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In some programs, such as htop the lines and frames are not displayed correctly. Instead, they are displayed as - and /.

enter image description here

But on another machine, they are displayed correctly as proper lines:

enter image description here

I am not sure if this is a terminal issue, or if perhaps some package is necessary. Can somebody please advise?

In case it is relevant: My system is Debian Wheezy, my interpreter is bash and my terminal emulator is gnome-terminal

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Have you tried changing the font used by the terminal? – goldilocks Oct 26 '13 at 13:23
2  
That would be a possible solution if placeholder characters like a boxes or question marks were in place of the Unicode characters, but his example shows htop displaying ASCII characters. However, if the default terminal font is non-Unicode, then the encoding is likely also, so I've added that to my answer. – raehik Oct 27 '13 at 15:25
up vote 6 down vote accepted

Your top example is running with a non-Unicode locale (i.e. ASCII). Check your $LANG environment variable (try export | grep LANG); you will most likely not find a .UTF-8 suffix. Try adding it:

export LANG=$LANG.UTF-8

Your other example is running with a UTF-8 locale, which should be the default for recent shells. It seems htop detects your locale and displays either ASCII or Unicode characters - so in the bottom picture, you get nice Unicode characters, while with ASCII you get some pretty makeshift ones. I'd suggest changing the locale of the top picture's machine to a Unicode one (see Locale - Debian Wiki).

If that doesn't work, it might be that your terminal emulator is the problem. The default encoding could be non-Unicode. Change the default encoding of your terminal emulator to UTF-8 (in xfce4-terminal I found it in the Advanced tab). If you can't, it might be that your current font doesn't support Unicode: try changing your font to a Unicode one.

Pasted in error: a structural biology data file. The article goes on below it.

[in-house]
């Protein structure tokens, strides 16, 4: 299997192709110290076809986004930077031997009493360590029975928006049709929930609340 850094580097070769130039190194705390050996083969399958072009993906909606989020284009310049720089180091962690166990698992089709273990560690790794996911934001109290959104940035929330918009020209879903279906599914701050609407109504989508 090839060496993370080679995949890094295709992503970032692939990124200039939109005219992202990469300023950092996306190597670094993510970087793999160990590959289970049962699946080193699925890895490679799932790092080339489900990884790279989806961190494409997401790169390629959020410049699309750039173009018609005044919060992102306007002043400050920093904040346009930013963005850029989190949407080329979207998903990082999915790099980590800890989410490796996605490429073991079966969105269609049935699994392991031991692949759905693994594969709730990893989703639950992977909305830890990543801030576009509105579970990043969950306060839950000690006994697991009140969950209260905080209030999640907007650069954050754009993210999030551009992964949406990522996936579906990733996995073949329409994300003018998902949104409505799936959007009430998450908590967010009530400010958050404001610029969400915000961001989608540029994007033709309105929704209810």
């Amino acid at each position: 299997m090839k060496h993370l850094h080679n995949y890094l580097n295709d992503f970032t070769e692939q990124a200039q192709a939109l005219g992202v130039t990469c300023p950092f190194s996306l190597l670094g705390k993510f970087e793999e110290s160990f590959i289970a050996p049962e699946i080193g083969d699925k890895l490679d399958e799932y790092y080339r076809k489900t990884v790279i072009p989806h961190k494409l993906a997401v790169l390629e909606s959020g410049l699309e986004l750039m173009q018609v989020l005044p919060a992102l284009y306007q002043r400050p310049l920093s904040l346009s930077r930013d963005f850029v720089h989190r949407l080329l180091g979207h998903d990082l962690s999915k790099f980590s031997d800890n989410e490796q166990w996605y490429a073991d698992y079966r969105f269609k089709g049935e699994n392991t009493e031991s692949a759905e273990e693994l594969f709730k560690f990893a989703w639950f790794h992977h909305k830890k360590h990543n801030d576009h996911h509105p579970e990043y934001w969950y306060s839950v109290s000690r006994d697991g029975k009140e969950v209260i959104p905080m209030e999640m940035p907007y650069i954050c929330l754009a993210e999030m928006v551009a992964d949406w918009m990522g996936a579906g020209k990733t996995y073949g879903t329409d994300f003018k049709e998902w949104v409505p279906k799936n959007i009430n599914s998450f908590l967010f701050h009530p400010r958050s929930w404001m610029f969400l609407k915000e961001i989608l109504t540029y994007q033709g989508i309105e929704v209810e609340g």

[Strangely, I found once I'd changed my locale to ASCII once in a shell session, htop always displays the ASCII characters, even after changing it back. That might be your issue, if for some reason you are changing your locale in your shell occasionally.]

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The odd thing is that htop uses ncurses, which can draw lines with/without Unicode. However, looking at the source-code in CRT.c shows the explanation:

#ifdef HAVE_LIBNCURSESW
   if(strcmp(nl_langinfo(CODESET), "UTF-8") == 0)
      CRT_utf8 = true;
   else
      CRT_utf8 = false;
#endif

   CRT_treeStr =
#ifdef HAVE_LIBNCURSESW
      CRT_utf8 ? CRT_treeStrUtf8 :
#endif
      CRT_treeStrAscii;

and the CRT_treeStrUtf8 value is

const char *CRT_treeStrUtf8[TREE_STR_COUNT] = {
   "\xe2\x94\x80", // TREE_STR_HORZ ─
   "\xe2\x94\x82", // TREE_STR_VERT │
   "\xe2\x94\x9c", // TREE_STR_RTEE ├
   "\xe2\x94\x94", // TREE_STR_BEND └
   "\xe2\x94\x8c", // TREE_STR_TEND ┌
   "+",            // TREE_STR_OPEN +
   "\xe2\x94\x80", // TREE_STR_SHUT ─
};

However, ncurses (any curses implementation) has portable symbols for these which do not rely upon whether the encoding is UTF-8 or not. Some applications (such as dialog's --ascii-lines option) provide an option for using ASCII line-drawing, but an application that does not even attempt to use the line-drawing provided in ncurses is not making effective use of the library.

In short, when you come across a program that behaves like that, you should report it as a bug to the developers.

Further reading:

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While it did not directly solve my problem (setting LANG / LC_ALL enables the expected Unicode line drawing chars in htop), this is very interesting. Thanks for taking the time to explain it! – wrksprfct Jul 21 at 14:19

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